Or gazed at the sun into the fading night?

You better slow down - don't dance so fast,

Time is short, the music won't last.


Do you run through each day on the fly?

When you ask "How are you?" do you hear the reply?

When the day is done do you lie in your bed?

With the next hundred chores running through your head.

You'd better slow down - don't dance so fast,

Time is short, the music won't last.


Ever told your child, we'll do it tomorrow?

And in your haste, not see his sorrow?

Ever lost touch, let a good friendship die?

Cause you never had time to call and say "Hi".

You'd better slow down, don't dance so fast,

Time is short, the music won't last.


When you run so fast to get somewhere,

You miss half the fun of getting there.

When you worry and hurry through your day,

It is like an unopened gift....thrown away.

Life is not a race. Do take it slower,

Hear the music before the song is over.






114 MCRU.


Grahame Venn tells the story of a bloke who was at 114MCRU at Amberley (it’s now in Darwin) way back in 1969-73 by the name of Garry Cox, who every-one called Sam. For those not familiar with 114MCRU—the MCRU bit stands for Mobile Control and Reporting Unit which is a tactical radar unit used for fighter intercepts.


In the early 70’s, the unit stood on a rise on the old Wooloon Road about a mile from Amberley. It  consisted of a number of air-transportable cabins and an inflatable radome balloon about 30 feet in diameter. The 'dome used to be painted that brown camouflage colour and was as hot as hell inside despite some attempts at air-conditioning which we were told was just for the equipment's comfort! The balloon was eventually painted white and took on the resemblance of a large golf ball. The equipment we used to monkey with was a curious mix of WW2 and 70's technology - valves alongside cmos. It was a great training radar for us baggy bums and the great pity was that those bloody operators always wanted to use it! But back to Sam.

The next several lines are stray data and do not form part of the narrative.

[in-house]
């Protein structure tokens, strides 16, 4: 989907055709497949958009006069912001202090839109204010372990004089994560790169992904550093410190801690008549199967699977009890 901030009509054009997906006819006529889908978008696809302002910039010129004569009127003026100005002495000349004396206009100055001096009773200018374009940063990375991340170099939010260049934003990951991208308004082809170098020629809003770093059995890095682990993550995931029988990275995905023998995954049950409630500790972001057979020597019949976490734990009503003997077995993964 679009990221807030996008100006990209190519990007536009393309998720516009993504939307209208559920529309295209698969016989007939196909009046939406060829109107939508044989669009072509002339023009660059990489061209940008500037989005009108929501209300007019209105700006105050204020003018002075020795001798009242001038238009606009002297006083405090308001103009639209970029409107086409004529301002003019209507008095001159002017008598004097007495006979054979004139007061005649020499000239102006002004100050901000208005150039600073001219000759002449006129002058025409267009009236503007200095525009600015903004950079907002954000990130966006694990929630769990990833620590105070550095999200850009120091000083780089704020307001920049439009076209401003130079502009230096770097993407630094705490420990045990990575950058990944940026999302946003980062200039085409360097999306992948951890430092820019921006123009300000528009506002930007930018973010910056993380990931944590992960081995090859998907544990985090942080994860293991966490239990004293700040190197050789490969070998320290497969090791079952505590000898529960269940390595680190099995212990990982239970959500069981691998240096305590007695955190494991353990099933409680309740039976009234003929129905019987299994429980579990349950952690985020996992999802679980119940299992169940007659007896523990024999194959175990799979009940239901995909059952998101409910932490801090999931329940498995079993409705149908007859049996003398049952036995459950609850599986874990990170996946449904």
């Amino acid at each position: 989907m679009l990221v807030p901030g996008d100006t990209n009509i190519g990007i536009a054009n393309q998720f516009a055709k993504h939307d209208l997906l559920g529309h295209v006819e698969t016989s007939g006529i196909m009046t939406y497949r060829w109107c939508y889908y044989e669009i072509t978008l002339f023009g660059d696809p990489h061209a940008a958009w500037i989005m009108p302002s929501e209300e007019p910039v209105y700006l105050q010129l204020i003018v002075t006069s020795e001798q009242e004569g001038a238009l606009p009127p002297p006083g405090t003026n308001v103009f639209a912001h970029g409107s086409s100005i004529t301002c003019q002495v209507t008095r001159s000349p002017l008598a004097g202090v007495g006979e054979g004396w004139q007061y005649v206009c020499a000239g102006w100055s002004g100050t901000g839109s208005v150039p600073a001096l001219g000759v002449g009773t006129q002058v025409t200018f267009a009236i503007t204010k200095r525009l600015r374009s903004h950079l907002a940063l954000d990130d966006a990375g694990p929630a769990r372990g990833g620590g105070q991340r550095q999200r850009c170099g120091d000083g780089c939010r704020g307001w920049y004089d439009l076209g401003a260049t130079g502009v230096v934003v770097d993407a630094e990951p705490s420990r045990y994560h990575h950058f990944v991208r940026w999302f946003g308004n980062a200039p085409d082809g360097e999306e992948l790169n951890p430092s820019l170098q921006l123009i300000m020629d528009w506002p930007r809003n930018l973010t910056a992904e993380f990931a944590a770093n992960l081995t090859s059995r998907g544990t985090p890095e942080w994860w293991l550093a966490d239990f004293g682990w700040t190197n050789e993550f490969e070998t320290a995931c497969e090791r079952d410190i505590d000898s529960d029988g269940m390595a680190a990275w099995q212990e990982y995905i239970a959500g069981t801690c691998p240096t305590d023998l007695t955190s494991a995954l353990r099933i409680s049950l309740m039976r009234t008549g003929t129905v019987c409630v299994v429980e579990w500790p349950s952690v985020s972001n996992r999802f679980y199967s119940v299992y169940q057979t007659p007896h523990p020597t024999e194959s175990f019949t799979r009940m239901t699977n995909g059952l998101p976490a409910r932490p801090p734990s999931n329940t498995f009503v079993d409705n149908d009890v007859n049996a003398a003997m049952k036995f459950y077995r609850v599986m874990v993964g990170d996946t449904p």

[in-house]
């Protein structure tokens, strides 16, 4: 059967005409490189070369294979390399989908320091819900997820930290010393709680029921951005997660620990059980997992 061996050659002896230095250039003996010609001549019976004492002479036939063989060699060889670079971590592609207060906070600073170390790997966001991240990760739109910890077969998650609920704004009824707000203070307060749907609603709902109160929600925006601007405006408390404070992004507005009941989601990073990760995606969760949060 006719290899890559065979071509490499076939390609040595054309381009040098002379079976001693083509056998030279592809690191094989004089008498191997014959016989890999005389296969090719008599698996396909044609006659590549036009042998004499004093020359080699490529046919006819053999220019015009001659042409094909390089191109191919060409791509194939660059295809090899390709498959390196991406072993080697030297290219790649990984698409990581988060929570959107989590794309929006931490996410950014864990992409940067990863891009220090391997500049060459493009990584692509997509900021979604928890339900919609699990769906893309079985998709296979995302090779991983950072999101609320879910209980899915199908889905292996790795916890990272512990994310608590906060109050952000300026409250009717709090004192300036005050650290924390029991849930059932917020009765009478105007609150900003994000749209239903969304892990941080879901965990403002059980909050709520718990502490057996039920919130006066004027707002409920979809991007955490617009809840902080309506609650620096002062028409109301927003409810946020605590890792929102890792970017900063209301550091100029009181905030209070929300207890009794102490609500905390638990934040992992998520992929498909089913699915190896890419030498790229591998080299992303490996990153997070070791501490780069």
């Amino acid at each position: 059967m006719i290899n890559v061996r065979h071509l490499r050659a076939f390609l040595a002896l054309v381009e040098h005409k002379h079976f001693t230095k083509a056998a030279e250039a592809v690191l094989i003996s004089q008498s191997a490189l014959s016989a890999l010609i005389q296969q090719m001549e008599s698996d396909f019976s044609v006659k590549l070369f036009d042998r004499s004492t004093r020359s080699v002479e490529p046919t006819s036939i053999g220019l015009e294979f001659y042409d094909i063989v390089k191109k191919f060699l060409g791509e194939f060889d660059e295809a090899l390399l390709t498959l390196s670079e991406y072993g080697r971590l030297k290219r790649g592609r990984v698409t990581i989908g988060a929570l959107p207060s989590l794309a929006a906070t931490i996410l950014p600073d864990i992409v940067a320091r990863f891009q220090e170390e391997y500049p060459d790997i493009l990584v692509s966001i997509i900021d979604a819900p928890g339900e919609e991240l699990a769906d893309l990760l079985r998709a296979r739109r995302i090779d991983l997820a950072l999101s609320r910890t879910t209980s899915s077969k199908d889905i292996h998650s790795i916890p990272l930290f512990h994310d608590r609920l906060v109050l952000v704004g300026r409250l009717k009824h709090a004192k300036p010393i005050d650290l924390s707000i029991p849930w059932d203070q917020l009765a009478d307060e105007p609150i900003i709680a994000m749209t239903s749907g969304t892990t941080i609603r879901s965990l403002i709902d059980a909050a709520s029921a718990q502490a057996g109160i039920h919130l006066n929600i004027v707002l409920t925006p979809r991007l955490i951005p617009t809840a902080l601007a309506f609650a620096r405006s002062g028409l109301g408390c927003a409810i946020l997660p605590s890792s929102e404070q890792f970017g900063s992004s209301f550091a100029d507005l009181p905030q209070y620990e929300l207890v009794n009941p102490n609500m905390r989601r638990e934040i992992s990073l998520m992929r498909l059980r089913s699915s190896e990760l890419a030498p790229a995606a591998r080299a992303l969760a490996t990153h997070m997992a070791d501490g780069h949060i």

Sam was a “singley” and lived on the base. At the time a girl in Brisbane had him securely by the short and curlies, thus depriving him of most of his spare time. It became common-place to see Sam dead on his feet with dark rings under his eyes due to the late nights and the long drives back to Amberley in the wee hours.


One day, Sam was a little bit worse from wear than usual. Seems the previous night he was driving back to base, worn out and dog tired as was the norm, and after passing through Ipswich he decided he just couldn’t go any further and it was time to pull over for a quick snooze. He stopped on the bend near the cemetery (Amberley blokes will know where that is), curled up in the front seat and nodded off. The next thing he remembers is hearing a loud noise and he’s sitting bolt upright clutching the steering wheel, instantly wide awake from a deep sleep. Looking straight ahead with eyes now like saucers, and a heart doing a million miles an hour, all he could see out front were tombstones in the glare of headlights. Terrified that he had gone to sleep and run off the road, he starts screaming and swings the wheel from side to side with his right foot jammed hard on the brake peddle, trying desperately to dodge the obstacles in front.


It’s only after a few minutes that he realises the noise and lights were from a truck coming up behind him while he was sleeping in the car—safely stopped on the side of the road.